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Lessons from the Malaria Institute at Macha, Zambia

Added on 04 Feb 2013

Authors: Sungano Mharakurwa, PhD

Key Points

  • Local community engagement, education, and buy-in: The case of Macha shows that long-term local presence, engagement and education of the target beneficiary community can make a difference. MIAM was introduced to the resident community as well as the nation with due attention to local norms and leadership structure. The facilities were built by local contractors in collaboration with international partners. As a result, MIAM was received well at all levels, with strong local trust and high participation in intervention campaigns. MIAM also established rapport with traditional healers, who feel free to refer malaria patients for modern medication at the locally-owned institute and affiliated Macha Mission Hospital.
  • A multi-pronged Model: As Dr. Thuma pointed out it is not easy to tease out one intervention as having impacted against malaria, since multiple strategies are deployed, including health education, screening and ACT treatment of the asymptomatic carrier reservoir, reactive case detection using mobile phones and other locally developed strategies. LLINs are also used.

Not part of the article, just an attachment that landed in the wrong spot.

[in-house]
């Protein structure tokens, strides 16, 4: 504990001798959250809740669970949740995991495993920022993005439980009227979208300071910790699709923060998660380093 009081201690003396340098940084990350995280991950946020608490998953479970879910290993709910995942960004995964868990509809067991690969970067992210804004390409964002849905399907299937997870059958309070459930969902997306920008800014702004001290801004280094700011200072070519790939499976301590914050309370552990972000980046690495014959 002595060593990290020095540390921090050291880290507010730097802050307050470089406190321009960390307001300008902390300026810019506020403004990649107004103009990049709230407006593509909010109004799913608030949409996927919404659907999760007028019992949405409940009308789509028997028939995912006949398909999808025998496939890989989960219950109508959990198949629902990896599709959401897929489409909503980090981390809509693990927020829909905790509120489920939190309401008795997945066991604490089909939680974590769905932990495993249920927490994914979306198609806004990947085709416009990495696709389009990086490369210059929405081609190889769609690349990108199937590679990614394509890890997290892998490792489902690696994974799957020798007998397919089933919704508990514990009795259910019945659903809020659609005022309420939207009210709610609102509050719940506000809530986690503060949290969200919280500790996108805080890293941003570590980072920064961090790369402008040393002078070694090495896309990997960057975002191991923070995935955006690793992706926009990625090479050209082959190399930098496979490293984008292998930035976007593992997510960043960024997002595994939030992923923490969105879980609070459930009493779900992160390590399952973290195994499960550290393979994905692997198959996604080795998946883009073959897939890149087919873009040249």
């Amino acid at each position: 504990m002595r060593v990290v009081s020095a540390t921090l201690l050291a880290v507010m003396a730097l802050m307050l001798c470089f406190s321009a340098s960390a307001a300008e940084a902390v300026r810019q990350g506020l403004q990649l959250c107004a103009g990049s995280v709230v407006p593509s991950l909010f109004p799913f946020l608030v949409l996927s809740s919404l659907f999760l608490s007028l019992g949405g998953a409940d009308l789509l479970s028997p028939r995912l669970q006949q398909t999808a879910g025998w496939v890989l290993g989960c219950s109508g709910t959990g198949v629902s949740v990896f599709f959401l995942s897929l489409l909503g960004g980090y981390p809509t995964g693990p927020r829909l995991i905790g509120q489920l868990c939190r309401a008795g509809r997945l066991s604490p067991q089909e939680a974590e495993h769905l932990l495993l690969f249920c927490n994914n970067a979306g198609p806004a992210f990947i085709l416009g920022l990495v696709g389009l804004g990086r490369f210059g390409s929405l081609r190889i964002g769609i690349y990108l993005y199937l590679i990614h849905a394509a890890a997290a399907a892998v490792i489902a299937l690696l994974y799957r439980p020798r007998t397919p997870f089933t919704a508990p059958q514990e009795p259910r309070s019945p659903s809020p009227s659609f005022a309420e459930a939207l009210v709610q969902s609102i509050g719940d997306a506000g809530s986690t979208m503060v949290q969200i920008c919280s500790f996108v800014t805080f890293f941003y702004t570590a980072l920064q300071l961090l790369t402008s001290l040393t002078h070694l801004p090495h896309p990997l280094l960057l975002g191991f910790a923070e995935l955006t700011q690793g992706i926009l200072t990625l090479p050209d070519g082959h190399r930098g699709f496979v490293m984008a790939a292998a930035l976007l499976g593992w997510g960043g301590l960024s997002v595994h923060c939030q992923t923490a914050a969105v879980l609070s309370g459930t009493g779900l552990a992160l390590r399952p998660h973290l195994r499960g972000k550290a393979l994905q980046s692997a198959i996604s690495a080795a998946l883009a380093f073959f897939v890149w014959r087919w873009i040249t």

• A Healthy Economy is Conducive to Successful Control: MIAM has observed improvements in the national and local level economy, itself contributing by employing community members. Improved economic conditions are believed to have been conducive to the successful experience at Macha, as shown elsewhere. Furthermore, improved housing conditions and affordable electricity are key factors in the fight against malaria. He notes that “Mauritius and Turkmenistan reached stable and very effective suppression of malaria at the same time that they provided affordable electricity out even to rural areas.”
  • Public-Private-Partnership: Some interventions at MIAM were rolled out in concert with Roll Back Malaria with a “can-do” attitude. MIAM also works well with the WHO, Global Fund, USAID, PMI, Norvatis and other partners.
  • No “one-size fits-all”: Hopefully the Macha experience can be replicated elsewhere. However, as pointed out in the discussion, there is no universal panacea. What is effective in one area may not work elsewhere, and local adaptation is important to maximize impact.

Key References

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Download: 02_04_13_Lessons_from_Zambia.pdf (120.1 KB)